AS A RECENTLY resigned teacher from the Dallas Independent School District, I was delighted to pick up my August issue of D Magazine and see the multitude of articles about the DISD. Even though I am no longer on the school district payroll, I still have a deep interest in public education and realize the importance of a quality education for the youngsters of the world.

Overall, I feel that your staff did the school district justice in providing a balance of articles providing information about the strengths as well as the weaknesses of the school district. I can only ask that your publication continue to provide informative material about the public education scene. Thanks for letting the city of Dallas have a glimpse at the public schools. This teacher gives you a B-plus.

Robert L. Studeny


CONGRATULATIONS to Chris Tucker on his article, “Who Will Teach the Teachers?” [August]. I believe the story was a fair and balanced view of some of the problems and concerns related to the preparation of public school teachers.

James J. Muro

Dean, College of Education

North Texas State University



I WAS FASCINATED with Hugh Aynes-worth’s story in the August issue [“The Strangest Story I Ever Covered”] regarding John McKee. I will never forget attending a Scottish Rite awards banquet with my husband at which Mr. McKee was scheduled to be the guest speaker.

Mr. McKee didn’t show, and absolutely no mention was made during the entire evening as to why. We thought it strange, and, naturally, our table was abuzz. My wild imagination told me that because of his connection with the [Greater Dallas) Crime Commission, he had been “done in” by the “criminal element.” My husband figured that he was very ill and that for some unknown reason, it was being hushed up.

The story broke a few days later, and I was partially correct, except that Mr. McKee turned out to be the “criminal element,” and we were the ones who were “done in.”

Mary McDaniel



I WAS THRILLED to read Larry Herald’s story, “Pillars of the Past” [September]. The preservation of the Belo Mansion is a tribute to the Dallas Bar Association, and the preservation of the Cumberland School is a tribute to [former] Gov. Bill Clements and SEDCO.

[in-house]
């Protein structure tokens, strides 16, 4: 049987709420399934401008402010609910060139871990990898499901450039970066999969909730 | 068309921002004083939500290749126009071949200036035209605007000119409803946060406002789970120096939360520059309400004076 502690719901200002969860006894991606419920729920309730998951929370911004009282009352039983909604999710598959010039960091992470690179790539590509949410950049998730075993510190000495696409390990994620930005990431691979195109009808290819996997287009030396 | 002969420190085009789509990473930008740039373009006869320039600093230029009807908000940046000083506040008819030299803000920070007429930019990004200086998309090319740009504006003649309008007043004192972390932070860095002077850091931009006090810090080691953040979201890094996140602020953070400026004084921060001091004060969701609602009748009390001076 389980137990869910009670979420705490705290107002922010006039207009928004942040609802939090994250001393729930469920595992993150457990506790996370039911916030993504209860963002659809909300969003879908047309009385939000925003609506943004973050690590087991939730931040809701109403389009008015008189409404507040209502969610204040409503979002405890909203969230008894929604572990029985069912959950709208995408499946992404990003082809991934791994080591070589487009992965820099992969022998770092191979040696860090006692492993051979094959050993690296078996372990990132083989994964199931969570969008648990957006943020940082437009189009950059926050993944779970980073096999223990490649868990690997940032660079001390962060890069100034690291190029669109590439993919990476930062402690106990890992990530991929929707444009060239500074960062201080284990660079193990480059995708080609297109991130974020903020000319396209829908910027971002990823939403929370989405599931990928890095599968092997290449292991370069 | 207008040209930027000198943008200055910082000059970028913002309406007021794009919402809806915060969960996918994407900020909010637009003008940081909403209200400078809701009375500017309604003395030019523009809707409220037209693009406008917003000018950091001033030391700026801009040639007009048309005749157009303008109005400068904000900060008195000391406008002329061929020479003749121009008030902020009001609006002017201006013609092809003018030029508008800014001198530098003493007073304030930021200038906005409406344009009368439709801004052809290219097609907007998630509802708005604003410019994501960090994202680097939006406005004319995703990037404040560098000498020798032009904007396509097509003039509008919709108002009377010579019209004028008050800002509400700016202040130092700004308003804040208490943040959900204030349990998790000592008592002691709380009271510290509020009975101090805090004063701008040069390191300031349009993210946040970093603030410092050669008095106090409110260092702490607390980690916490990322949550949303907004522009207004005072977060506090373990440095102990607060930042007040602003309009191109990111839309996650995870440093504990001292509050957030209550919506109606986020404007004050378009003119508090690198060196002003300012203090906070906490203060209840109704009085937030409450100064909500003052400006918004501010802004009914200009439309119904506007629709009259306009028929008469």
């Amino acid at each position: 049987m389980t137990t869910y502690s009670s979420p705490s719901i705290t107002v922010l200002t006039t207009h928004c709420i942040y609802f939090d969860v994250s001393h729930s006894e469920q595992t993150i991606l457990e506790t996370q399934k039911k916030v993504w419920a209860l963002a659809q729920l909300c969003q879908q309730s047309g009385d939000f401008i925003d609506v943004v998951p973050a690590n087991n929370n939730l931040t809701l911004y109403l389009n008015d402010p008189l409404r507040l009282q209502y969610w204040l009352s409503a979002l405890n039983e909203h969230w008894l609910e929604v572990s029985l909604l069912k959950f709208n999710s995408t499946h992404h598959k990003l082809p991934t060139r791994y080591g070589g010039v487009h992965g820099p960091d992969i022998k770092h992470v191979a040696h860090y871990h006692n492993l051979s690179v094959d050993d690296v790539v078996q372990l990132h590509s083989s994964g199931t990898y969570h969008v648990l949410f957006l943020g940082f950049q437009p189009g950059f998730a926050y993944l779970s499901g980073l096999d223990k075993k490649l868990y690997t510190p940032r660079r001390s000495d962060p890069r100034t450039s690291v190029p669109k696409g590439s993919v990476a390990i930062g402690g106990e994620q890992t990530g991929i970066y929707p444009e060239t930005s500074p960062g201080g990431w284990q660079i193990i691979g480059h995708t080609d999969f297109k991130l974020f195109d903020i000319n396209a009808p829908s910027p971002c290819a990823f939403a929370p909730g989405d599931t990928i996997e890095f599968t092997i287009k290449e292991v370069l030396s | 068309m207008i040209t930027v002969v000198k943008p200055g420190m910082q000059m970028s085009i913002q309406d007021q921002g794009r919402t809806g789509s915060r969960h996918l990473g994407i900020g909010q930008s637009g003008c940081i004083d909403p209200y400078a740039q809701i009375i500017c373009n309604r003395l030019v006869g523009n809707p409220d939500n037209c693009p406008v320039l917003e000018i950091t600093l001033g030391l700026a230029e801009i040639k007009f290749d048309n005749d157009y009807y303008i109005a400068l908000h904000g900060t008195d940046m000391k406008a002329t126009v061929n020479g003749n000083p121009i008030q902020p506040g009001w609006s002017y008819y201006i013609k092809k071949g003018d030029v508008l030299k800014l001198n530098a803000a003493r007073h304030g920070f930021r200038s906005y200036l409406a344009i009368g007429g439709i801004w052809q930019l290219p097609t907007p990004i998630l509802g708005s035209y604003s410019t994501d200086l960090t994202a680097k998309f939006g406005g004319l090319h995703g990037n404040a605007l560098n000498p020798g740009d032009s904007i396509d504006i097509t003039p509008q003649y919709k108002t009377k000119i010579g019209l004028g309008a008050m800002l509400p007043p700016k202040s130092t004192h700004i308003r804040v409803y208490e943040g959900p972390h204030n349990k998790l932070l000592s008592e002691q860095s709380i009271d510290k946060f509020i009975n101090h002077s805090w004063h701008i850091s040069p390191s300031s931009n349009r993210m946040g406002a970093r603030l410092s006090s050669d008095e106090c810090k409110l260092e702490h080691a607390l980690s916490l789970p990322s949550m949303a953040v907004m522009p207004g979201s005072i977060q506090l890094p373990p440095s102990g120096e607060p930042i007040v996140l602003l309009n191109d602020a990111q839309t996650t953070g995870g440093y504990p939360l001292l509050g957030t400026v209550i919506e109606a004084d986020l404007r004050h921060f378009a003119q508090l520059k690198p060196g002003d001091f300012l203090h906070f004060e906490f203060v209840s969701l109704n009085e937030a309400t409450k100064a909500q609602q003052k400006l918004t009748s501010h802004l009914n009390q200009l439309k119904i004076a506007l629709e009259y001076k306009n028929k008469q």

My great-grandfather, Col. William L. Williams, and my great-grandmother, Lucinda Beckley Williams, who were prominently mentioned in the account of the First Baptist Church, would have been pleased with Mr. Herold’s report on the early history of the church.

Kitty Burge Wilson



NO DOUBT you will receive thousands of letters with similar or even more horrible stories of experiences with Warner Amex cable [“Cable Chaos,” September].

Your article has helped me to understand that I probably have many more months to deal with my situation, which is trying to collect a credit from them., since I have had cable removed for several months. I have received letters, threats and continuing billings for months. Even though I have spent hours listening to telephone Muzak, rude Warner employees, lies, promises and excuses-no money! Interestingly enough, they have yet to figure out why no one likes them.

William Wilson



I HAD ALWAYS been led to believe that advertising was to portray a product in a manner in which the customer or potential customer found himself in a position where he could not exist without that product. However, after viewing your issue, I find that must have changed. If I were your advertisers, I would demand my fees back.

I find that either your photographers or printer has carried photo reproduction to a new level of obscurity. The “Fall: Dark and Handsome” insert [“The Dallas Look,” September] is a joke. Page DL24 is a classic lesson in out-of-focus photography. I’m surprised that the photographer let his name go on it. If bad photography or [bad] photo reproduction is the way to sell, I must have gotten lost when they made the transition.

W.R. Phillips



YOUR SEPTEMBER article [“So You Think You Want a Piece of Hollywood”] was very well-written, informative and positively oriented toward a feature film industry here in Dallas. The quotations attributed to me were wholly accurate. It’s a fine piece of work, and I’m appreciative of the time you took in your research and interview of me.

Robert L. Mittendorf

Cinema Productions Inc.



I AM ALMOST 90 years old, and I collect articles about Dallas history. I enjoyed the list of “Dallas Firsts” [August]. When I was growing up, I loved hearing about my great-grandfather, Adolphe Gouhenant, and his talent for speaking many languages and playing numerous musical instruments. In the book Dallas -The Deciding Years, noted Dallas historian A.C. Greene mentions that Mr. Gouhenant was Dallas’ first photographer.

Hallie Fannin